PRA published a statement in response to the changes announced to UK COVID-19 business interruption loan schemes by HM Treasury. The statement sets out PRA’s observations on whether the guarantees provided under the Coronavirus Business Interruption Loan Scheme (CBILS) and Coronavirus Large Business Interruption Loan Scheme (CLBILS) are eligible for recognition as unfunded credit risk mitigation under the Capital Requirement Regulation (CRR). Additionally, BoE announced that it will continue to offer three-month and one-month term Contingent Term Repo Facility (CTRF) operations on a weekly basis through May 2020, with the final operation scheduled on May 29.
PRA considers that the terms of the guarantees provided by the Secretary of State under the schemes do not contain features that would render these guarantees ineligible for recognition as unfunded credit risk protection and the effects of these guarantees would appear to justify such treatment. In accordance with CRR, firms recognizing the CBILS guarantee as eligible unfunded protection in relation to an exposure are required to adjust the exposure amount to exclude elements not covered by the CBILS guarantee. Some of the CBILS guarantees exclude cover for interest and fees.
The government is taking additional steps on CBILS to ensure that lenders have the confidence they need to process finance applications quickly, including removing the per lender portfolio cap for the government guarantee, and changing the viability tests that so that all banks will need to assess is whether a business was viable before the COVID-19 disruption. In the current extraordinary circumstances, it will be challenging for many businesses to provide forecast financial information with a high degree of confidence to support firms’ loan underwriting processes. Given that, PRA expects lenders to use their judgment on what information is required to make credit decisions. Lenders are reminded that they should consider the range of information available to them including (but not limited to) the performance of the business prior to the COVID-19 outbreak; a view of how the loan will be repaid in due course, judgment in the absence of financial forecast information; and general prospects for the sector in which the business operates once the effects of the pandemic have receded.
The government of UK also launched a new fast-track finance scheme providing loans with a 100% government-backed guarantee for lenders. The government, which has been consulting extensively with business representatives about the design of the new scheme, will provide lenders with a 100% guarantee for the loan and pay any fees and interest for the first 12 months. No repayments will be due during the first 12 months. The loans will be easy to apply for through a short, standardized online application. The loan should reach businesses within days, providing immediate support to those that need it as easily as possible. This new scheme will run alongside the existing CBILS and CLBILS.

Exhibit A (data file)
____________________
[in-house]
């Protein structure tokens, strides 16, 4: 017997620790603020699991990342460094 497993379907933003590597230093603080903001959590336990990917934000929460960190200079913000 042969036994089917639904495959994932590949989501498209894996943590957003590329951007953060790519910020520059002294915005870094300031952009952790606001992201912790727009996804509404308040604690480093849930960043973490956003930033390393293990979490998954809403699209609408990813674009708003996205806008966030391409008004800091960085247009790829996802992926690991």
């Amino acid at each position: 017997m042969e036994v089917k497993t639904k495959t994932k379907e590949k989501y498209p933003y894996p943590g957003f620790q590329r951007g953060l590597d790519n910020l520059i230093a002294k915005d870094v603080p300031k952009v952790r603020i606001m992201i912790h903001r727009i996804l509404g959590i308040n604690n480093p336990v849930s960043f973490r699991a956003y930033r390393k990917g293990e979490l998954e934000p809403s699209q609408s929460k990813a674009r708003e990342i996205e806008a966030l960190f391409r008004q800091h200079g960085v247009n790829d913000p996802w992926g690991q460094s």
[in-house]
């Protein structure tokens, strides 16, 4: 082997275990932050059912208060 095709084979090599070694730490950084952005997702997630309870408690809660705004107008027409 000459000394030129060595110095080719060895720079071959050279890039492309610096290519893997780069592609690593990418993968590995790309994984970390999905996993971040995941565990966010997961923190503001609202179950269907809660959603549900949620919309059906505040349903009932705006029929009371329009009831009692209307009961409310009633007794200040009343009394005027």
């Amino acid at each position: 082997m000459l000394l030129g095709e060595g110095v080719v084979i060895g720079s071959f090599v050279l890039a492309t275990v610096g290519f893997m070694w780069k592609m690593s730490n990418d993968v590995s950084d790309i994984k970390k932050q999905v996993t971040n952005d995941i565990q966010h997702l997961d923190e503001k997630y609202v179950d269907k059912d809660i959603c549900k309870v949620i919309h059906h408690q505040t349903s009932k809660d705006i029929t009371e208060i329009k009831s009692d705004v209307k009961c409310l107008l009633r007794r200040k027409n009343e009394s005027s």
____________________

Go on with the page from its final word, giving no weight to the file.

Keywords: Europe, UK, Banking, COVID-19, CBILS, CLBILS, Credit Risk, CRR, Regulatory Capital, HM Treasury, CTRF, Loan Guarantee, PRA, BoE
Previous ArticleFCA Consults on Various Handbook Amendments
The U.S. regulators recently released baseline and severely adverse scenarios, along with other details, for stress testing the banks in 2024. The relevant U.S. banking regulators are the Federal Reserve Bank (FED), the Federal Deposit Insurance Corporation (FDIC), and the Office of the Comptroller of the Currency (OCC).
The regulatory landscape for artificial intelligence (AI), including the generative kind, is evolving rapidly, with governments and regulators aiming to address the challenges and opportunities presented by this transformative technology.
The European Union (EU) has been working on the final elements of Basel III standards, with endorsement of the Banking Package and the publication of the European Banking Authority (EBA) roadmap on Basel III implementation in December 2023.
The European Financial Reporting Advisory Group (EFRAG), which plays a crucial role in shaping corporate reporting standards in European Union (EU), is seeking comments, until May 21, 2024, on the Exposure Draft ESRS for listed SMEs.
Banking regulators worldwide are increasingly focusing on addressing, monitoring, and supervising the institutions' exposure to climate and environmental risks.
The use cases of generative AI in the banking sector are evolving fast, with many institutions adopting the technology to enhance customer service and operational efficiency.
As part of the increasing regulatory focus on operational resilience, cyber risk stress testing is also becoming a crucial aspect of ensuring bank resilience in the face of cyber threats.
A few years down the road from the last global financial crisis, regulators are still issuing rules and monitoring banks to ensure that they comply with the regulations.
The European Commission (EC) recently issued an update informing that the European Council and the Parliament have endorsed the Banking Package implementing the final elements of Basel III standards
The Swiss Federal Council recently decided to further develop the Swiss Climate Scores, which it had first launched in June 2022.